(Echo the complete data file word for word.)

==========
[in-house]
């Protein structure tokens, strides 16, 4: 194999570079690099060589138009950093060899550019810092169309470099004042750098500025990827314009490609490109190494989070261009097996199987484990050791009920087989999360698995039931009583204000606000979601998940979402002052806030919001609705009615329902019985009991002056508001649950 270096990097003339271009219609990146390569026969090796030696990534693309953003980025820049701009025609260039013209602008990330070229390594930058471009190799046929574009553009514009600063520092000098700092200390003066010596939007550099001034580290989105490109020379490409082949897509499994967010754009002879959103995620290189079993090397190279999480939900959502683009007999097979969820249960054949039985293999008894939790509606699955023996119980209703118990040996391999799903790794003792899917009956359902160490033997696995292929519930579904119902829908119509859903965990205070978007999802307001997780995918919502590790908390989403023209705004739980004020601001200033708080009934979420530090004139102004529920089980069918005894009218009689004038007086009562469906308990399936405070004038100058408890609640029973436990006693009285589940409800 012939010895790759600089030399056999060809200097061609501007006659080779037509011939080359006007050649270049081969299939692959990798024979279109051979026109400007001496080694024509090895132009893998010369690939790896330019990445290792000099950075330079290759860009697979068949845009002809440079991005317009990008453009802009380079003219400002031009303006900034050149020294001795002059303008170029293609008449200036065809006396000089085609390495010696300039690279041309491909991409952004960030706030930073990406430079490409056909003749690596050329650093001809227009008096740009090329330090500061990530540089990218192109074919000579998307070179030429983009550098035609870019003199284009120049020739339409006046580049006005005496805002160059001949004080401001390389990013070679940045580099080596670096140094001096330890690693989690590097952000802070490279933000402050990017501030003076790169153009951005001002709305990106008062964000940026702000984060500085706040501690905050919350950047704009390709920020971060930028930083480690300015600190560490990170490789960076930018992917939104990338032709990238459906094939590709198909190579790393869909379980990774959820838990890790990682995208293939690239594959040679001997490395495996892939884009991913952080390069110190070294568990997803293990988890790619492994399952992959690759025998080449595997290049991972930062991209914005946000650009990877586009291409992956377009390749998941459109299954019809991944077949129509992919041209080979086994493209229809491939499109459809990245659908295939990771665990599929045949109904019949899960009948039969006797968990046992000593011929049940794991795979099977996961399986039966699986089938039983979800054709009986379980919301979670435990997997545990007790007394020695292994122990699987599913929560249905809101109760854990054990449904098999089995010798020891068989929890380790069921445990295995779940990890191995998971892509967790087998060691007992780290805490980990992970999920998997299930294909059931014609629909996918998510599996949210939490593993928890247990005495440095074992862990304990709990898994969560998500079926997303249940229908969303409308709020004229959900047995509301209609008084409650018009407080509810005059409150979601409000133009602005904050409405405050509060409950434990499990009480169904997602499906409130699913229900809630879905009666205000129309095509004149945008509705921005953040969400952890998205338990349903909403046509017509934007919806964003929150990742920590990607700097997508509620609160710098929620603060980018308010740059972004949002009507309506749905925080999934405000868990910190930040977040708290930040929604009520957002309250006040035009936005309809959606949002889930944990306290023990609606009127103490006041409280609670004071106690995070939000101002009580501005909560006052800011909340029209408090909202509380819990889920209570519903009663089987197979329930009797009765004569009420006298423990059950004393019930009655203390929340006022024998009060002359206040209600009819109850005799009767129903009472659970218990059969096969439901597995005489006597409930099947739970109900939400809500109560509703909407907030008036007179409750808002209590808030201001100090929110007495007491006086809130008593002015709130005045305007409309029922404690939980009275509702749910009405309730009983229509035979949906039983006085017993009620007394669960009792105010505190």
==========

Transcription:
[in-house]
């Protein structure tokens, strides 16, 4: 194999570079690099060589138009950093060899550019810092169309470099004042750098500025990827314009490609490109190494989070261009097996199987484990050791009920087989999360698995039931009583204000606000979601998940979402002052806030919001609705009615329902019985009991002056508001649950 270096990097003339271009219609990146390569026969090796030696990534693309953003980025820049701009025609260039013209602008990330070229390594930058471009190799046929574009553009514009600063520092000098700092200390003066010596939007550099001034580290989105490109020379490409082949897509499994967010754009002879959103995620290189079993090397190279999480939900959502683009007999097979969820249960054949039985293999008894939790509606699955023996119980209703118990040996391999799903790794003792899917009956359902160490033997696995292929519930579904119902829908119509859903965990205070978007999802307001997780995918919502590790908390989403023209705004739980004020601001200033708080009934979420530090004139102004529920089980069918005894009218009689004038007086009562469906308990399936405070004038100058408890609640029973436990006693009285589940409800 012939010895790759600089030399056999060809200097061609501007006659080779037509011939080359006007050649270049081969299939692959990798024979279109051979026109400007001496080694024509090895132009893998010369690939790896330019990445290792000099950075330079290759860009697979068949845009002809440079991005317009990008453009802009380079003219400002031009303006900034050149020294001795002059303008170029293609008449200036065809006396000089085609390495010696300039690279041309491909991409952004960030706030930073990406430079490409056909003749690596050329650093001809227009008096740009090329330090500061990530540089990218192109074919000579998307070179030429983009550098035609870019003199284009120049020739339409006046580049006005005496805002160059001949004080401001390389990013070679940045580099080596670096140094001096330890690693989690590097952000802070490279933000402050990017501030003076790169153009951005001002709305990106008062964000940026702000984060500085706040501690905050919350950047704009390709920020971060930028930083480690300015600190560490990170490789960076930018992917939104990338032709990238459906094939590709198909190579790393869909379980990774959820838990890790990682995208293939690239594959040679001997490395495996892939884009991913952080390069110190070294568990997803293990988890790619492994399952992959690759025998080449595997290049991972930062991209914005946000650009990877586009291409992956377009390749998941459109299954019809991944077949129509992919041209080979086994493209229809491939499109459809990245659908295939990771665990599929045949109904019949899960009948039969006797968990046992000593011929049940794991795979099977996961399986039966699986089938039983979800054709009986379980919301979670435990997997545990007790007394020695292994122990699987599913929560249905809101109760854990054990449904098999089995010798020891068989929890380790069921445990295995779940990890191995998971892509967790087998060691007992780290805490980990992970999920998997299930294909059931014609629909996918998510599996949210939490593993928890247990005495440095074992862990304990709990898994969560998500079926997303249940229908969303409308709020004229959900047995509301209609008084409650018009407080509810005059409150979601409000133009602005904050409405405050509060409950434990499990009480169904997602499906409130699913229900809630879905009666205000129309095509004149945008509705921005953040969400952890998205338990349903909403046509017509934007919806964003929150990742920590990607700097997508509620609160710098929620603060980018308010740059972004949002009507309506749905925080999934405000868990910190930040977040708290930040929604009520957002309250006040035009936005309809959606949002889930944990306290023990609606009127103490006041409280609670004071106690995070939000101002009580501005909560006052800011909340029209408090909202509380819990889920209570519903009663089987197979329930009797009765004569009420006298423990059950004393019930009655203390929340006022024998009060002359206040209600009819109850005799009767129903009472659970218990059969096969439901597995005489006597409930099947739970109900939400809500109560509703909407907030008036007179409750808002209590808030201001100090929110007495007491006086809130008593002015709130005045305007409309029922404690939980009275509702749910009405309730009983229509035979949906039983006085017993009620007394669960009792105010505190």